What a complex dude Satyr must be – here he is with a new album that extols
the ol' vices of hedonism and self-indulgence like they were going out of style, and yet his Moonfag label continues an asinine campaign against metal fans trading digital music with each other. "Boycott MP3s!!!" - how fucking evil! The first thing that comes to my mind when I wish for the death of millions of christians. Well, that and Satyr's gay bald head and shiny new BMW. A fist in the face of god indeed!
Still… after listening to this record, which I took the liberty of obtaining
on high-quality MP3 and burning to a CD rather than paying anything to support Moonfag's bullshit, it would seem that Satyr's mentally retarded anti-MP3 stance might work out to his advantage after all. Riding high on the success of the overrated Nemesis Divina, him and über-drummer Frost have given us some 10 tracks, 3 of which are fairly useless intermissions, for a whopping total of 60 minutes. In the 55 or so minutes of actual songs, then, we get a series of extended guitar workouts featuring Satyr running through a number of similarly uninspired-sounding riffs amidst a couple of interesting parts - but it doesn't matter anyway because he can’t seem to develop a song to reach any form of emotional intensity. He goes for cold, clinical, 'technical' and anti-melodic compositions, but ends up sounding like Tool with blastbeats and blackmetal vocals, rather than the godly coldness of Darkthrone that he should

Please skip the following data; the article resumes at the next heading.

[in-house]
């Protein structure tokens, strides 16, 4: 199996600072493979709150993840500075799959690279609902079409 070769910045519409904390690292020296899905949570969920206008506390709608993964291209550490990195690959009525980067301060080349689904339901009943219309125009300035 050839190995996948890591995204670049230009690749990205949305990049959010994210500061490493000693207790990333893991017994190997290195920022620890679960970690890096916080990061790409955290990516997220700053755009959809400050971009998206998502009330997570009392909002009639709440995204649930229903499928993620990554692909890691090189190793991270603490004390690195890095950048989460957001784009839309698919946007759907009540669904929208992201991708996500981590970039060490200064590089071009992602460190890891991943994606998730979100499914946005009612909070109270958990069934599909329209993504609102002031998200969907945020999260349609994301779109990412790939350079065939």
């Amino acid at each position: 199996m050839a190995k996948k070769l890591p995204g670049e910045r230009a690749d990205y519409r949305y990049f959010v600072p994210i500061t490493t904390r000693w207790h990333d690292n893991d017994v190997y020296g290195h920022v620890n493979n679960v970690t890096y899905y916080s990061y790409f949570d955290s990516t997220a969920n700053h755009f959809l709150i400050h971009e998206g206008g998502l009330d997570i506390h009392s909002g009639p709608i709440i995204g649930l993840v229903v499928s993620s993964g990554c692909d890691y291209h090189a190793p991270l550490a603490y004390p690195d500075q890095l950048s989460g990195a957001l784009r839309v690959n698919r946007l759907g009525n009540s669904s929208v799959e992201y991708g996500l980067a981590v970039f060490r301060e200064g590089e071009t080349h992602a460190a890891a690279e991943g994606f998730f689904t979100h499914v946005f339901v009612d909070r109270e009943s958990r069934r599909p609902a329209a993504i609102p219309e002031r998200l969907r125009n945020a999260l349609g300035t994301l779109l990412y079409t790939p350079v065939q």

be aiming at. In short, it sounds gay. Prog-rockish atonal riffage and unusual time signatures are used in the Soundgarden approach by covering up the boring as shit music. Even Satyr's vocals have an alternative rock/industrial sort of delivery, uttering a string of catchy, forcibly angry lines that amount to precisely jack shit. Frost gives a typically flawless drum performance but it's too late. This bloated release might be better constructed than a lot of new blackmetal efforts, but that isn’t saying a whole hell of a lot. Just say ‘Nein’ and pass up on Homo Extravaganza.
© 2000 ibex erik